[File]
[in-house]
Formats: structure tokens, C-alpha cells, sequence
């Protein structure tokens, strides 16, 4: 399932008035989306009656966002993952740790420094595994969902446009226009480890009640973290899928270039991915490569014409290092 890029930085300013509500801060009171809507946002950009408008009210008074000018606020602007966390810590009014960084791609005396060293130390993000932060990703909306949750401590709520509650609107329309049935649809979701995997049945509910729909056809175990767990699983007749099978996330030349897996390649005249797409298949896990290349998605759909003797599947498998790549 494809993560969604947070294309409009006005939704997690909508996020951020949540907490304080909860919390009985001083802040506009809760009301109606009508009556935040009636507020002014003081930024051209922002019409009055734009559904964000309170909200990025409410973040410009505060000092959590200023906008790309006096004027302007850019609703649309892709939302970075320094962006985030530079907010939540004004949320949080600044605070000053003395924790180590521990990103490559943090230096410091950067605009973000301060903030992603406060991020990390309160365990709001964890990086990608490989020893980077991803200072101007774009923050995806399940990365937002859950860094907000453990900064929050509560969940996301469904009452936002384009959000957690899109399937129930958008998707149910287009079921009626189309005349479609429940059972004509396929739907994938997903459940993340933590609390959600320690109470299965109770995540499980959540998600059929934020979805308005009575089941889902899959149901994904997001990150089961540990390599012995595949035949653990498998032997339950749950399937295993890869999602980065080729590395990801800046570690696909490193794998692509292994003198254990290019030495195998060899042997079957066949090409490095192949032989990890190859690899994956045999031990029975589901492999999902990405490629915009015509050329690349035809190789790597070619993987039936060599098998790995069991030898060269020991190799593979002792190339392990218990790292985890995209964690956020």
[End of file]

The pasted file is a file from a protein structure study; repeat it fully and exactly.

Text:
[in-house]
Formats: structure tokens, C-alpha cells, sequence
């Protein structure tokens, strides 16, 4: 399932008035989306009656966002993952740790420094595994969902446009226009480890009640973290899928270039991915490569014409290092 890029930085300013509500801060009171809507946002950009408008009210008074000018606020602007966390810590009014960084791609005396060293130390993000932060990703909306949750401590709520509650609107329309049935649809979701995997049945509910729909056809175990767990699983007749099978996330030349897996390649005249797409298949896990290349998605759909003797599947498998790549 494809993560969604947070294309409009006005939704997690909508996020951020949540907490304080909860919390009985001083802040506009809760009301109606009508009556935040009636507020002014003081930024051209922002019409009055734009559904964000309170909200990025409410973040410009505060000092959590200023906008790309006096004027302007850019609703649309892709939302970075320094962006985030530079907010939540004004949320949080600044605070000053003395924790180590521990990103490559943090230096410091950067605009973000301060903030992603406060991020990390309160365990709001964890990086990608490989020893980077991803200072101007774009923050995806399940990365937002859950860094907000453990900064929050509560969940996301469904009452936002384009959000957690899109399937129930958008998707149910287009079921009626189309005349479609429940059972004509396929739907994938997903459940993340933590609390959600320690109470299965109770995540499980959540998600059929934020979805308005009575089941889902899959149901994904997001990150089961540990390599012995595949035949653990498998032997339950749950399937295993890869999602980065080729590395990801800046570690696909490193794998692509292994003198254990290019030495195998060899042997079957066949090409490095192949032989990890190859690899994956045999031990029975589901492999999902990405490629915009015509050329690349035809190789790597070619993987039936060599098998790995069991030898060269020991190799593979002792190339392990218990790292985890995209964690956020």